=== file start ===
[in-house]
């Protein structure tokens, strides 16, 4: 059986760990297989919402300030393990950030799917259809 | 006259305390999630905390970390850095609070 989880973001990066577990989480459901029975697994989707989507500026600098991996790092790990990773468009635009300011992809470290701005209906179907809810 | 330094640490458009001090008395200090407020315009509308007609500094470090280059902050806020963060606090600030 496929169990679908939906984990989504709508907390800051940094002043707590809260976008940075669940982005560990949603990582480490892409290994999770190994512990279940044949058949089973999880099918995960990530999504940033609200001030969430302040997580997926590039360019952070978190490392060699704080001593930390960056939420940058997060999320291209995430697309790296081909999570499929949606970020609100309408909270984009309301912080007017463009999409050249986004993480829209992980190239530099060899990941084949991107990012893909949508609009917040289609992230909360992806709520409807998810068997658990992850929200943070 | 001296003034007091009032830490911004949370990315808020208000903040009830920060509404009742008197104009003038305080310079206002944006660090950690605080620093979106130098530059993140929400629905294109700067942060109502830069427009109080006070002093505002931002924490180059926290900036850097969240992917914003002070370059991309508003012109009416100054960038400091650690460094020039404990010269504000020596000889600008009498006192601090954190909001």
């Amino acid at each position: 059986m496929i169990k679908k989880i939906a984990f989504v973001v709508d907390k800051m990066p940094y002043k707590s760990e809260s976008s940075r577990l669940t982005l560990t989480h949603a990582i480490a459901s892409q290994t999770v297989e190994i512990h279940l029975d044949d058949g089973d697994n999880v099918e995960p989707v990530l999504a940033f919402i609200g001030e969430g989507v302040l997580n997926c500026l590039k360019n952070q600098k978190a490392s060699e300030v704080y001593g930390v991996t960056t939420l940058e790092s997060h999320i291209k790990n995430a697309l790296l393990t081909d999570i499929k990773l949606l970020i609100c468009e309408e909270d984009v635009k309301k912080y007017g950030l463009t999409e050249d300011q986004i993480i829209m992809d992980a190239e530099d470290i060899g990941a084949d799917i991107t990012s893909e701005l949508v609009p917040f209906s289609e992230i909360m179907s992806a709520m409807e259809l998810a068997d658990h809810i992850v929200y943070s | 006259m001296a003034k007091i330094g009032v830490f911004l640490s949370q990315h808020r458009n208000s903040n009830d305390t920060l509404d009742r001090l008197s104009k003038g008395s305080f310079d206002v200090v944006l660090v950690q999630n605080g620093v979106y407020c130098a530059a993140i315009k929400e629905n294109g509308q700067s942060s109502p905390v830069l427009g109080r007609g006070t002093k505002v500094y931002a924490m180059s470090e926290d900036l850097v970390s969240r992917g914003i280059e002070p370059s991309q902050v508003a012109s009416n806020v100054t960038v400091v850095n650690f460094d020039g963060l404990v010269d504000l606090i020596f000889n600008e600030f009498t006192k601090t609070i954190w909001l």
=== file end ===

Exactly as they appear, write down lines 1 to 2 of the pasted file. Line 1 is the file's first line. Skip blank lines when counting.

[in-house]
């Protein structure tokens, strides 16, 4: 059986760990297989919402300030393990950030799917259809 | 006259305390999630905390970390850095609070 989880973001990066577990989480459901029975697994989707989507500026600098991996790092790990990773468009635009300011992809470290701005209906179907809810 | 330094640490458009001090008395200090407020315009509308007609500094470090280059902050806020963060606090600030 496929169990679908939906984990989504709508907390800051940094002043707590809260976008940075669940982005560990949603990582480490892409290994999770190994512990279940044949058949089973999880099918995960990530999504940033609200001030969430302040997580997926590039360019952070978190490392060699704080001593930390960056939420940058997060999320291209995430697309790296081909999570499929949606970020609100309408909270984009309301912080007017463009999409050249986004993480829209992980190239530099060899990941084949991107990012893909949508609009917040289609992230909360992806709520409807998810068997658990992850929200943070 | 001296003034007091009032830490911004949370990315808020208000903040009830920060509404009742008197104009003038305080310079206002944006660090950690605080620093979106130098530059993140929400629905294109700067942060109502830069427009109080006070002093505002931002924490180059926290900036850097969240992917914003002070370059991309508003012109009416100054960038400091650690460094020039404990010269504000020596000889600008009498006192601090954190909001």